Apr 5, 2008

RedBox attacked by identity thieves

I like RedBox DVD rentals. For only $1 per night, you can rent a decent range of new releases. Better, you can preorder online, and go straight to pickup at the kiosk. You can return a RedBox rental to any vendor, and there are no late fees--just $1 per day, for however long you keep Barbie: Mariposa.

Sure, there are a couple downsides--the one-at-a-time service kiosk means that slow people clog the system, and they won't always have what you want--but as a Netflix gap-filler, RedBox is just about optimal.

So, I was sad to get this notice from RedBox in my email:
A few days ago redbox detected and removed an illegal credit card skimming device at one of our 7,400 locations. At the same time, redbox also discovered evidence of skimming attempts in two other locations. Skimming involves the placement of an illegal device above the credit/debit card reader on a vending machine, ATM, or in this case a redbox. These devices are used to illegally read or store personal credit card information....

Although there is no evidence currently that these skimming attempts were successful, consumer security is a top priority for redbox. Reviewing transaction records, there is a possibility that up to 150 customers may have been affected. Although only a small percentage of the millions of customers who use redbox each month, redbox has notified the major credit card companies so that they can monitor the situation. The redbox team is also working with local authorities to investigate the incidents and ensure your security.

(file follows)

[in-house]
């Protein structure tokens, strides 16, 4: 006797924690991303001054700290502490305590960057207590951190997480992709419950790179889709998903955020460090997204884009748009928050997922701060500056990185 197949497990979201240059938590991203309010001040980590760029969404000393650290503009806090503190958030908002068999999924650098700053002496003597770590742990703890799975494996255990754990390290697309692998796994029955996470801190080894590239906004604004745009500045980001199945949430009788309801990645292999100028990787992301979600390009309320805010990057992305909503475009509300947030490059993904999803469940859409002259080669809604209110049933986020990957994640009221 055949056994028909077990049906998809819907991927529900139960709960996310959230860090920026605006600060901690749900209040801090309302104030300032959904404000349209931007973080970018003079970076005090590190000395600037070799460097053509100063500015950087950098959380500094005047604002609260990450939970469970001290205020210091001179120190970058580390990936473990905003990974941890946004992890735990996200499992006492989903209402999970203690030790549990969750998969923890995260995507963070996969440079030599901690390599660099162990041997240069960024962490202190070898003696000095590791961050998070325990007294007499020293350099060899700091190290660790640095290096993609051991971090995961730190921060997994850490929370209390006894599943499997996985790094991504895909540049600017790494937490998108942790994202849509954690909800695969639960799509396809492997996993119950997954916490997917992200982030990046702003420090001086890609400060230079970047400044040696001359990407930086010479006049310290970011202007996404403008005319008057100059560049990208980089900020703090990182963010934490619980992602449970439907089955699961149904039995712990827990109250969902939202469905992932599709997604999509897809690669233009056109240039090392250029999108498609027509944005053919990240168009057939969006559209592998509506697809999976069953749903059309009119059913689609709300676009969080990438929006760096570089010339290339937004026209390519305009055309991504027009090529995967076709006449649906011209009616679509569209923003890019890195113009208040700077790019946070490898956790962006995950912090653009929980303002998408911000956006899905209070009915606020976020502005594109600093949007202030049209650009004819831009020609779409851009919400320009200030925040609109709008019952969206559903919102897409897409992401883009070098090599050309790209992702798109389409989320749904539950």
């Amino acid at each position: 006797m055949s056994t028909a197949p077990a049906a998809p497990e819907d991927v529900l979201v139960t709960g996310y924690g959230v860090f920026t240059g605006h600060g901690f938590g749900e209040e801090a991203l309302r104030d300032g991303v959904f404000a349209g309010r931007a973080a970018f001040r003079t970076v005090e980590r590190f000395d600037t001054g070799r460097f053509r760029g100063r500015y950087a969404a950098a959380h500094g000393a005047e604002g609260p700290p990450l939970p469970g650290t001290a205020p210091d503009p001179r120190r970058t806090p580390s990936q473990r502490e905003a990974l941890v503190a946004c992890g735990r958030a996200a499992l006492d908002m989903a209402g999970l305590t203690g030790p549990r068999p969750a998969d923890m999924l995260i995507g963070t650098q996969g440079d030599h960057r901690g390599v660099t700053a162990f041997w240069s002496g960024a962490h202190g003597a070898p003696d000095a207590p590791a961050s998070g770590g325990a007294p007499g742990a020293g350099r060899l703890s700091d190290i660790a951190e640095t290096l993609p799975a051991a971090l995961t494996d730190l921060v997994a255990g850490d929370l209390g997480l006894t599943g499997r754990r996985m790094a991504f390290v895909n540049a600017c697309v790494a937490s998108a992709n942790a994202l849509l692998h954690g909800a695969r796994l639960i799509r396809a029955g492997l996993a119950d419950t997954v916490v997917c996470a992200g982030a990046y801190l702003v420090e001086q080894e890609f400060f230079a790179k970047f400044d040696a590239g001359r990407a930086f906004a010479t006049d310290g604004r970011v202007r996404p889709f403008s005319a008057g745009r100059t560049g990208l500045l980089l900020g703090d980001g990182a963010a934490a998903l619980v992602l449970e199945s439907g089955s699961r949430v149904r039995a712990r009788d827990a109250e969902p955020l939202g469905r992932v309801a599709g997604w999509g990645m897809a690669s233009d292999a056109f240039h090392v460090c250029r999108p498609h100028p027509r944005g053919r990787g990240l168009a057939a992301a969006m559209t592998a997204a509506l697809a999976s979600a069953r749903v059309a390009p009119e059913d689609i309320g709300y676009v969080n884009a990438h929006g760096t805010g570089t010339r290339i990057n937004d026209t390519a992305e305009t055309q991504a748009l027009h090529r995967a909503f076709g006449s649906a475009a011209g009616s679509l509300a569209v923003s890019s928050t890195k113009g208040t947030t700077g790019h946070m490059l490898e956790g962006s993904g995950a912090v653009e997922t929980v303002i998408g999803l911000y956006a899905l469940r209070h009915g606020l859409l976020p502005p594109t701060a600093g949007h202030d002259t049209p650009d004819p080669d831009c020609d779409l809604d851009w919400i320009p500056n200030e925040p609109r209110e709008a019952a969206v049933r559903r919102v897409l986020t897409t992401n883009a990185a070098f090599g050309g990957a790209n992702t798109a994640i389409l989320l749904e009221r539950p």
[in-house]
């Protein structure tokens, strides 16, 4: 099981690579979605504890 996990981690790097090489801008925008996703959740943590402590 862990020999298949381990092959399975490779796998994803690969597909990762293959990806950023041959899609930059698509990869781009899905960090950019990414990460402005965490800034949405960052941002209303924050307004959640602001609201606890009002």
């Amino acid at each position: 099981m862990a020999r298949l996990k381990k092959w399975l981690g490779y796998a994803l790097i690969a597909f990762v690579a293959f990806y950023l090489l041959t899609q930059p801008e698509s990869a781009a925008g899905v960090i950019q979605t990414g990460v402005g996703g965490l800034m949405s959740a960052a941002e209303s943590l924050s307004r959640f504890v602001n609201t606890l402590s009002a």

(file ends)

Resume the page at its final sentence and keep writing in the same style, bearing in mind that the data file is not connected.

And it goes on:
The company has put the warning online, along with pictures of legitimate barcode scanners compared to skimming devices. It's not linked from their main page, though, which I think is bad form. Potential users, and not just current users, need to know about the very small risk a DVD vending machine presents.

Update: RedBox did the right thing and added a link to their homepage.


Anonymous said...

I really appreciate what Redbox did and informed their customers. Skimming is as old as card readers and seeing the pictures allows me to inspect the reader before I swipe my CC for my next rental. The risk of skimming exists with every public card reader. Redbox is making people aware of the risk and trying ot educate them. Not a bad thing at all.

Jim Anderson said...

I totally agree that they're doing well to educate their customers--but if someone isn't already signed up, they have no good way of knowing, since the warning isn't linked from RedBox's homepage. I hope they add a link, something like "Safety Tips"--standard ATM boilerplate.